If you’re still speechless after watching the Atlanta Season 3 finale, you’re not alone. The incredibly bizarre and thought-provoking third season of the FX hit series came to an end on Thursday, May 19, with the episode titled “Tarrare.” (The episode was named after a French showman named Tarrare who had unusual eating habits and an insatiable appetite, but more on that later.) The episode, written by Stefani Robinson, focuses entirely on Van (Zazie Beetz). Beetz has delivered a subtle yet significant performance this season in the few episodes we’ve seen her in, but she finally gets her explosive solo episode with the finale that tracks where Van is emotionally and mentally. [Ed note: Spoilers for the Season 3 finale of Atlanta below. You’ve been warned.]
Viewers noticed that there was something off about her since the start of the season when she joined Earn (Donald Glover), Darius (LaKeith Stanfield), and Paper Boi (Brian Tyree Henry) on their European tour in Episode 2 “Sinterklaas is Coming to Town.” Van left behind a boyfriend, her career, and Lottie, the daughter she shares with Earn. In Seasons 1 and 2, Van seems to be the one who has it together. She’s the responsible one who is committed to her job and raising her child. In episodes like “Champagne Papi” from Season 2 and “Value” in Season 1, fans got to see her interactions with friends Candice and Jayde whose lives are nothing like Van’s. She has missed out on experiences by being a mother and dating someone like Earn, as opposed to the NBA players or businessmen that her friends date. There are instances where they treated Van as if she was less cultured and less experienced, simply because their lifestyles are different.
All of that tension that has built up inside her erupts in the Season 3 finale. There are moments earlier in the season where she seems adrift, distracted and absentminded. Earn struggles to get ahold of her eventually, and we don’t see her until “Tarrare.” The finale shows that Van has taken on a whole new personality and has created a strange, new life for herself in Paris, France. She has adopted a French accent, is wearing a wig resembling the titular character’s hair in the 2001 French film Amélie, and has some sort of intimate relationship with Alexander Skarsgård. Van’s new life is nothing like her life in Atlanta, and by chance, she runs into her old friend Candice who eventually reminds her of who she really is. The episode’s writer showcased Van’s identity crisis in an erratic, funny, captivating way, but also managed to display the strangeness, real pain, and confusion that many people in situations similar to Van’s are feeling.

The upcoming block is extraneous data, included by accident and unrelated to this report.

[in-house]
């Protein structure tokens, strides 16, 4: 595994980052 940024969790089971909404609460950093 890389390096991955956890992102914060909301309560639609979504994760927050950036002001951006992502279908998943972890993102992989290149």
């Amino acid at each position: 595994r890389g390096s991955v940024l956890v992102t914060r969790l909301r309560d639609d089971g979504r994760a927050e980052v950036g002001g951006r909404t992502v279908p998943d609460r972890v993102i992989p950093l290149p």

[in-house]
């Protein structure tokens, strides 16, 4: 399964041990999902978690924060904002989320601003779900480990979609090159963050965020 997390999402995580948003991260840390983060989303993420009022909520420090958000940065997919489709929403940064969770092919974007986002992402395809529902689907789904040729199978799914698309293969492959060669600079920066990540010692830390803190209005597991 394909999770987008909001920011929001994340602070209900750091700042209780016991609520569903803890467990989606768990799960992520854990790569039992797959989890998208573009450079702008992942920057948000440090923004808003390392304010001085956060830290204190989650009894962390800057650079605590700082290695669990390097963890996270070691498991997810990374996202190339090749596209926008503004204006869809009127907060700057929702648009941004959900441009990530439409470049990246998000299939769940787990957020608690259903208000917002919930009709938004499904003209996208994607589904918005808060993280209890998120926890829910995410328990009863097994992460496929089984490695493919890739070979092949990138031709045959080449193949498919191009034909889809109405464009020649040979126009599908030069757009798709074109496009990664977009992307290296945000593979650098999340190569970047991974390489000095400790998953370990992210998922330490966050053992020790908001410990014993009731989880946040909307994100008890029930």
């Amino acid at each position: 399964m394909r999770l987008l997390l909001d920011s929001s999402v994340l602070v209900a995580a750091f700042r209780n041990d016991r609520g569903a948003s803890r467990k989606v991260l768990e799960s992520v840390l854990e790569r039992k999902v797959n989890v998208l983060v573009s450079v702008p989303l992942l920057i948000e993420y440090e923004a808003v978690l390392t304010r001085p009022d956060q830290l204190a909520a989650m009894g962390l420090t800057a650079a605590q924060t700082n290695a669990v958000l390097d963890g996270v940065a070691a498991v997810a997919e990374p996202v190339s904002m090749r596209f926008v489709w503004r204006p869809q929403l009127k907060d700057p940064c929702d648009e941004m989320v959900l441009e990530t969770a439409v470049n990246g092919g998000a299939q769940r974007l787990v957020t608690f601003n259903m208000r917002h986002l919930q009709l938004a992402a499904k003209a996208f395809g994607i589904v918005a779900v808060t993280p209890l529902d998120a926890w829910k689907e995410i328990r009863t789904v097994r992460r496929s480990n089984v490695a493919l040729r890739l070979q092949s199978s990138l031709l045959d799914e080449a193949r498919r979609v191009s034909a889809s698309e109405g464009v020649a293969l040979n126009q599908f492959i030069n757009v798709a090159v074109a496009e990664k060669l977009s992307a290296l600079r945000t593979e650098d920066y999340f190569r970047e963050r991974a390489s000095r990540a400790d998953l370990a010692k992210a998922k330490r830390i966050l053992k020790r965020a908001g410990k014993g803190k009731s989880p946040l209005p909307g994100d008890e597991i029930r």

“When you have that identity crisis in that way, it can feel really scary, especially in a world we’re living in where there’s so much emphasis on purpose, right? We’re so inundated with things on social media and presentations of self that feel very manicured. This is what I’m doing, and this is what I did today. This is a cause that means something to me,” Robinson tells Complex. “What happens when you don’t really know what those things are? It’s a very lonely feeling. I feel like having that conversation, just saying it out loud, ‘Yeah, I don’t know who I am. I don’t know what I want to do. I don’t know what I stand for. I don’t know,’ is soul-crushing a little bit, but it’s real. Also, it just felt very natural in terms of her character progression.” Complex caught up with Robinson ahead of the finale, and she delved deeper into her inspiration for this episode, what led to Van’s mental breakdown and how Atlanta’s writers balance telling real stories in unusual and unconventional ways while still delivering a thoughtful and necessary message. Check out our interview with Atlanta writer and executive producer Stefani Robinson below.